I have a secret. I don’t love holidays—any of them, actually. I don’t even love… Christmas.
I don’t share this often as the outrage it creates is only topped by my equal disdain for the State Fair (a cardinal sin in Minnesota).
I know what I’m supposed to feel this time of year: wonder, magic, inclusion, excitement, hope, joy, peace, and a never-ending sugar rush.
I know what I’m supposed to do this time of year: sprint around like a maniac, prepare, shop, wrap, scramble, stress, cook, bake, drink, sing, rip a Tickle-Me-Elmo out of someone’s hands at Wal-Mart whilst punching them in the face and—of the most importance—explode with around-the-clock merriment like Santa’s over-caffeinated PR rep.
But, despite this culturally prescribed norm for the perfect Christmas season, it’s never really worked for me.
Am I alone? Am I the only one who annually identifies with Cindy Lou Who, perpetually asking the universe, “Where are you Christmas? Why can’t I find you?”
It seems the “Christian” thing to do in this predicament is to strive harder.
We’re told to go buy a garland-decorated devotional written by a refined Christian celebrity so that we can slave daily to perfectly prepare our hearts and minds to receive the most precious gift we didn’t deserve (after we finish dressing and hiding the Elf on the Shelf for the 23rd time, obviously).
If we want to truly enjoy Christmas we have to earn it.
The implied message is this: if you feel empty or disconnected on December 25th it’s because you didn’t do enough to be worthy of your place in this polished and magicalstory.
Work. Strive. Produce. Run on the hamster-wheel-like a maniac until you collapse on December 26th with Post-Christmatic Stress Disorder. That, my friends, is the true meaning of Christmas.
Sorry Church, I’ve followed your advice year after year while never achieving the mountain-top holiday season of boundless joy as promised.
My Christmas story never mirrors the perfect nativity fairy tale being offered.
You know the story, we’ve all heard it a million times. Here are the Cliff Notes:
- There, in a manger, lies the perfect newborn Gerber Messiah who miraculously has no physical signs from the trauma of exiting the birth canal. He has no redness or splotches, no crying or latching issues… just blue-eyed, blonde haired perfection incarnate.
- The virgin Mary glows as if posing for the cover of Vogue whilst displaying a Marilyn Monroe million-dollar smile since clearly she did not experience the excruciating labor pains, messy afterbirth or the unmentionable post-birth p word… *whispers* placenta.
- Joseph, the strong silent type, is definitely not terrified about anything like his wife (the virgin) giving birth, the astronomically high odds of his new wife dying during said birth, and, oh yeah, the fact the HE JUST BECAME A “DAD” (quotes pending a DNA test).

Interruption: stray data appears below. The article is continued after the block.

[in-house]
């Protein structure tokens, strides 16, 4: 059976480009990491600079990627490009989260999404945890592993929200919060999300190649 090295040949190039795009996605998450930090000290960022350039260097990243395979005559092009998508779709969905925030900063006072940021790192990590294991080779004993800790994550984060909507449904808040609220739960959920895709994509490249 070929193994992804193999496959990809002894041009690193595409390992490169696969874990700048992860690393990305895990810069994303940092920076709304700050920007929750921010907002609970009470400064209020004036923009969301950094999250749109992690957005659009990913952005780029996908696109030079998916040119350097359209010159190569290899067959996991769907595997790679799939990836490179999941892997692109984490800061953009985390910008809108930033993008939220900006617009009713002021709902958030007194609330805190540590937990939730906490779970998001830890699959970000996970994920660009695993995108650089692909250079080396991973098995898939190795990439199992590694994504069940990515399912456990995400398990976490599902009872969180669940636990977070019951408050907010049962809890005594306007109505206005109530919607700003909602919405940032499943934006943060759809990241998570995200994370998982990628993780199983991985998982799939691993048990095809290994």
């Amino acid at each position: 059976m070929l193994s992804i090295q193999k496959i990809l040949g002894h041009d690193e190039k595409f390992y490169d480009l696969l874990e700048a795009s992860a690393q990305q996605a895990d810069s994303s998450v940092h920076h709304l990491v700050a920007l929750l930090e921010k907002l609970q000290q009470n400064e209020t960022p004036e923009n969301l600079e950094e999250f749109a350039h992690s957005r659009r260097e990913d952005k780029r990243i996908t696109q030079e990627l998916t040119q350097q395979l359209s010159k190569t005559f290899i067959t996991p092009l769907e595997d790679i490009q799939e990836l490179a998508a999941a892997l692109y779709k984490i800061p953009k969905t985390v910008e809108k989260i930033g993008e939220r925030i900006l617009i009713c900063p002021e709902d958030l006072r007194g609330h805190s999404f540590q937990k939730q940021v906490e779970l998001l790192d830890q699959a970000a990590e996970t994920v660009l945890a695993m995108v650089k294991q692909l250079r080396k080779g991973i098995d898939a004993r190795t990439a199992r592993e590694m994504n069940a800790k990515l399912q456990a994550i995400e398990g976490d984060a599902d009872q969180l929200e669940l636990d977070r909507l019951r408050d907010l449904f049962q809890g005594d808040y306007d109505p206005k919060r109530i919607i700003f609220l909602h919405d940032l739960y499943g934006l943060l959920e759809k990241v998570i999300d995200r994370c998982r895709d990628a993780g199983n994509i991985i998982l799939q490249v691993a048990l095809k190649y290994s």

- Surrounding this calm and perfect new family is a group of animated livestock who smell of gingerbread lattes and definitely not like excrement that fountains out of them every hour on the hour.
In this story, there are no signs of fear or actual birth. No blood or sweat or tears. No, no, no, no, no. That stuff is yucky and there is nothing uncomfortable, painful or YUCKY about Christmas. Got it?
For much of the past few years I’ve been writing about why the Church has lost its relevance in today’s culture and, despite being screamed at and cold-shouldered, I still have a lot of quiet ideas. But the more I listen, the more I think a lot of it boils down to this: we’re telling the wrong the stories.
We change the bible to fit our consumerist world-view.
We tell polished, commercialized, Hallmark versions of biblical events that can easily be molded into an army of plastic light-up nativity statues ready to serve as the first line of defense during the hundred-year “War on Christmas.”
We prescribe cultural norms to this holiday—norms of achieving, working, arguing and distracting—instead of the biblical truths of resting, breathing, simplifying, and connecting.
In a world that rarely feels safe or quiet, we’ve whitewashed the Christmas story to shield ourselves from the realities of life. We’ve turned Christmas into an escape rather than entering into the gritty, painful, love-filled event it is: The event that changed the entire trajectory of human history.
The true story of Christmas didn’t happen apart from sexual assault, natural disasters, or mass murders; the son of God came here to be with us in the hurt and the wafting stench of manure.
The true Christmas story is not one of perfection, but rather one of labor pains and blood, looming genocides and hope, yes, hope in the unlikeliest of places.
So if your December doesn’t feel Disney World magical, perhaps you’re not actually missing out on anything at all. Maybe it’s time we all stop indulging in the nostalgia of our own revisionist history and instead, enter into the reality of this vulnerable and delicate story together.
Blessings and love to all of you my friends,